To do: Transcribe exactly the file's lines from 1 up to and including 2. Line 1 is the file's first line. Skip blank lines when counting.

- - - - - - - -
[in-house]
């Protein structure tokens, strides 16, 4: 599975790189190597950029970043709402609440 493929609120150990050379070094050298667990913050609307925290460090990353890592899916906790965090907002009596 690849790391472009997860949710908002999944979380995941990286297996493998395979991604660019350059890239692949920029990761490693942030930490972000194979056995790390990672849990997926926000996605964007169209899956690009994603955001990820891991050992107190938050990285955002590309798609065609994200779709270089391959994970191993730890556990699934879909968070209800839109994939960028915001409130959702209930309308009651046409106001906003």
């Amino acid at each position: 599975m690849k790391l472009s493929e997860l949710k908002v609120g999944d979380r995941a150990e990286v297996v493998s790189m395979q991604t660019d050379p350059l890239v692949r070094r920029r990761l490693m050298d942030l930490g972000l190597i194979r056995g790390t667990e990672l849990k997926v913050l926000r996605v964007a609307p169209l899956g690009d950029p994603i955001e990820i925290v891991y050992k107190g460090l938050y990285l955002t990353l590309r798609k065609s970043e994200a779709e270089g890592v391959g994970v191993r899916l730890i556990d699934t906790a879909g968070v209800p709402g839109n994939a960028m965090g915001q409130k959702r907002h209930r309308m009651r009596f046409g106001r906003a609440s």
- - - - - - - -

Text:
[in-house]
């Protein structure tokens, strides 16, 4: 599975790189190597950029970043709402609440 493929609120150990050379070094050298667990913050609307925290460090990353890592899916906790965090907002009596 690849790391472009997860949710908002999944979380995941990286297996493998395979991604660019350059890239692949920029990761490693942030930490972000194979056995790390990672849990997926926000996605964007169209899956690009994603955001990820891991050992107190938050990285955002590309798609065609994200779709270089391959994970191993730890556990699934879909968070209800839109994939960028915001409130959702209930309308009651046409106001906003």